In an editorial this morning ("Santorum's Turn"), the guys at National Review are calling for Newt Gingrich to drop out of the race and let Santorum be the sole owner of the "not-Romney" mantle.
At the moment Rick Santorum appears to be overtaking Newt Gingrich as the principal challenger to Mitt Romney. Santorum has won more contests than Gingrich (who has won only one), has more delegates, and leads him in the polls. In at least one poll, he also leads Romney. It isn’t yet a Romney–Santorum contest, but it could be headed that way.
We hope so.
Really, it seems that NR's comments and Santorum's surge are based largely on character issues and leadership traits -- of both Newt and Santorum:
Gingrich’s verbal and intellectual talents should make him a resource for any future Republican president. But it would be a grave mistake for the party to make someone with such poor judgment and persistent unpopularity its presidential nominee. It is not clear whether Gingrich remains in the race because he still believes he could become president next year or because he wants to avenge his wounded pride: an ambiguity that suggests the problem with him as a leader. When he led Santorum in the polls, he urged the Pennsylvanian to leave the race. On his own arguments the proper course for him now is to endorse Santorum and exit.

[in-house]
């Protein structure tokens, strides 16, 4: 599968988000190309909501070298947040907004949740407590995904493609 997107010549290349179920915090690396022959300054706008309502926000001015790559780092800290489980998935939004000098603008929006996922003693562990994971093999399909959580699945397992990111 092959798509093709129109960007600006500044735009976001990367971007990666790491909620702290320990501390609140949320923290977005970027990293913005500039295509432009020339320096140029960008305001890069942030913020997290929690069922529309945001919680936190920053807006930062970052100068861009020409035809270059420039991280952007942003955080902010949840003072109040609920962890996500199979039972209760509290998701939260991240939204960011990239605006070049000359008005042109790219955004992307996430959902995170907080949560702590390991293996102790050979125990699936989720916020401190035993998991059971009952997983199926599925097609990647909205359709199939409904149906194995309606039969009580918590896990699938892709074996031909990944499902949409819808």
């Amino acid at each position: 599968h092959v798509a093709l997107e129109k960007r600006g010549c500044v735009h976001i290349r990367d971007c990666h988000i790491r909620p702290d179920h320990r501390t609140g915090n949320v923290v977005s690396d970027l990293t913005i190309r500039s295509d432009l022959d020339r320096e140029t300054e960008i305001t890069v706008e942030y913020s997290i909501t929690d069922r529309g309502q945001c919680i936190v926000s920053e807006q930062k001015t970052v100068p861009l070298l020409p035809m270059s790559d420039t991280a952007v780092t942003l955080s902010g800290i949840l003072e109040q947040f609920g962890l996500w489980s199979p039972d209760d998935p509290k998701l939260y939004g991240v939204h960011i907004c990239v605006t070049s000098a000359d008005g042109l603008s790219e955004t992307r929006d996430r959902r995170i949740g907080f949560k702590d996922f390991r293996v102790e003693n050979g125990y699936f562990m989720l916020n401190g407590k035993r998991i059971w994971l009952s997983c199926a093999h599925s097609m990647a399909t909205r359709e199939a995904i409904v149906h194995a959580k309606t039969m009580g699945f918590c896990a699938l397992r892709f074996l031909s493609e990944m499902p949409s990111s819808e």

Santorum has been conducting himself rather impressively in his moments of triumph and avoiding characteristic temptations. He is doing his best to keep the press from dismissing him as merely a “social-issues candidate.” His recent remark that losing his Senate seat in 2006 taught him the importance of humility suggests an appealing self-awareness. And he has rightly identified the declining stability of middle-class families as a threat to the American experiment, even if his proposed solutions are poorly designed. But sensible policies, important as they are, are not the immediate challenge for his candidacy. Proving he can run a national campaign is.
Of course, Santorum did not take Gingrich's advice to get out and stop splitting the vote, and since then, the former Pennsylvania senator has surged. I suppose Newt could have the same thing happen -- but it seems highly doubtful.
If Newt is honest in his views that there must be only one "not-Romney" in the GOP primary race so that the conservative vote is not split, then maybe it's time he backed up his rhetoric with deeds.